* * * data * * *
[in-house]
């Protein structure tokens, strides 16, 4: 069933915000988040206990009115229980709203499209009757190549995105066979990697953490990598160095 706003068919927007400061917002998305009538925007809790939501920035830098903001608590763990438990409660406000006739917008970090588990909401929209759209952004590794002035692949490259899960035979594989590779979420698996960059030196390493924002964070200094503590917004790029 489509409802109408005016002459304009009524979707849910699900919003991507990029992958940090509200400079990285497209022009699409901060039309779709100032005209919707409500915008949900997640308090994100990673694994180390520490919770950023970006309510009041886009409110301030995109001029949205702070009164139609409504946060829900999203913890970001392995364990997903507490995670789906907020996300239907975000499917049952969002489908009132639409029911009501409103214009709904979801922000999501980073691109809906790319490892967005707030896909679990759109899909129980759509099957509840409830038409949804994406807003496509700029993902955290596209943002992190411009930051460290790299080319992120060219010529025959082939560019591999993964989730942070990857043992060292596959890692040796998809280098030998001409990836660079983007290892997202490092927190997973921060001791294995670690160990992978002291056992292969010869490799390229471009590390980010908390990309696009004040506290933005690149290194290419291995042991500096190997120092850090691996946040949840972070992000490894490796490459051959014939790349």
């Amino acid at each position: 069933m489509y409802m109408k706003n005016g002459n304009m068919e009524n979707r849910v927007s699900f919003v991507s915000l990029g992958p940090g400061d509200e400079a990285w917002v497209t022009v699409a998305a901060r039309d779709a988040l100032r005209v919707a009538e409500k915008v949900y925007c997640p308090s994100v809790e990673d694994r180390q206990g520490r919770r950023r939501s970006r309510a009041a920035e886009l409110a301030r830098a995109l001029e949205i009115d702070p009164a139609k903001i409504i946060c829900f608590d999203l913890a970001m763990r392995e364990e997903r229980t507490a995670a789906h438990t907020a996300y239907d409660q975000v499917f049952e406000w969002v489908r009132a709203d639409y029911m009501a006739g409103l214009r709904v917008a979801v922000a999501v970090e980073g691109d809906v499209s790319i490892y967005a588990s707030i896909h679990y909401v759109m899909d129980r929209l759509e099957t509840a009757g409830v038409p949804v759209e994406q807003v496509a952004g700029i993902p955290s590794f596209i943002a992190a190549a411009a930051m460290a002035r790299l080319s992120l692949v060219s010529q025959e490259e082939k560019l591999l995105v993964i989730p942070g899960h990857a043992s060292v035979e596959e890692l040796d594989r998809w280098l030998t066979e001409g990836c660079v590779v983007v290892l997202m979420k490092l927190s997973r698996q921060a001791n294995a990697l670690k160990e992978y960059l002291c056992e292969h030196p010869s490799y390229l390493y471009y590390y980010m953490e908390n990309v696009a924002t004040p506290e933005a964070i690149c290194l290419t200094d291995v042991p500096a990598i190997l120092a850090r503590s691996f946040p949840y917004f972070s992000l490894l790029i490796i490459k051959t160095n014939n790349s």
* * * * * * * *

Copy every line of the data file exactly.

[in-house]
């Protein structure tokens, strides 16, 4: 069933915000988040206990009115229980709203499209009757190549995105066979990697953490990598160095 706003068919927007400061917002998305009538925007809790939501920035830098903001608590763990438990409660406000006739917008970090588990909401929209759209952004590794002035692949490259899960035979594989590779979420698996960059030196390493924002964070200094503590917004790029 489509409802109408005016002459304009009524979707849910699900919003991507990029992958940090509200400079990285497209022009699409901060039309779709100032005209919707409500915008949900997640308090994100990673694994180390520490919770950023970006309510009041886009409110301030995109001029949205702070009164139609409504946060829900999203913890970001392995364990997903507490995670789906907020996300239907975000499917049952969002489908009132639409029911009501409103214009709904979801922000999501980073691109809906790319490892967005707030896909679990759109899909129980759509099957509840409830038409949804994406807003496509700029993902955290596209943002992190411009930051460290790299080319992120060219010529025959082939560019591999993964989730942070990857043992060292596959890692040796998809280098030998001409990836660079983007290892997202490092927190997973921060001791294995670690160990992978002291056992292969010869490799390229471009590390980010908390990309696009004040506290933005690149290194290419291995042991500096190997120092850090691996946040949840972070992000490894490796490459051959014939790349």
């Amino acid at each position: 069933m489509y409802m109408k706003n005016g002459n304009m068919e009524n979707r849910v927007s699900f919003v991507s915000l990029g992958p940090g400061d509200e400079a990285w917002v497209t022009v699409a998305a901060r039309d779709a988040l100032r005209v919707a009538e409500k915008v949900y925007c997640p308090s994100v809790e990673d694994r180390q206990g520490r919770r950023r939501s970006r309510a009041a920035e886009l409110a301030r830098a995109l001029e949205i009115d702070p009164a139609k903001i409504i946060c829900f608590d999203l913890a970001m763990r392995e364990e997903r229980t507490a995670a789906h438990t907020a996300y239907d409660q975000v499917f049952e406000w969002v489908r009132a709203d639409y029911m009501a006739g409103l214009r709904v917008a979801v922000a999501v970090e980073g691109d809906v499209s790319i490892y967005a588990s707030i896909h679990y909401v759109m899909d129980r929209l759509e099957t509840a009757g409830v038409p949804v759209e994406q807003v496509a952004g700029i993902p955290s590794f596209i943002a992190a190549a411009a930051m460290a002035r790299l080319s992120l692949v060219s010529q025959e490259e082939k560019l591999l995105v993964i989730p942070g899960h990857a043992s060292v035979e596959e890692l040796d594989r998809w280098l030998t066979e001409g990836c660079v590779v983007v290892l997202m979420k490092l927190s997973r698996q921060a001791n294995a990697l670690k160990e992978y960059l002291c056992e292969h030196p010869s490799y390229l390493y471009y590390y980010m953490e908390n990309v696009a924002t004040p506290e933005a964070i690149c290194l290419t200094d291995v042991p500096a990598i190997l120092a850090r503590s691996f946040p949840y917004f972070s992000l490894l790029i490796i490459k051959t160095n014939n790349s």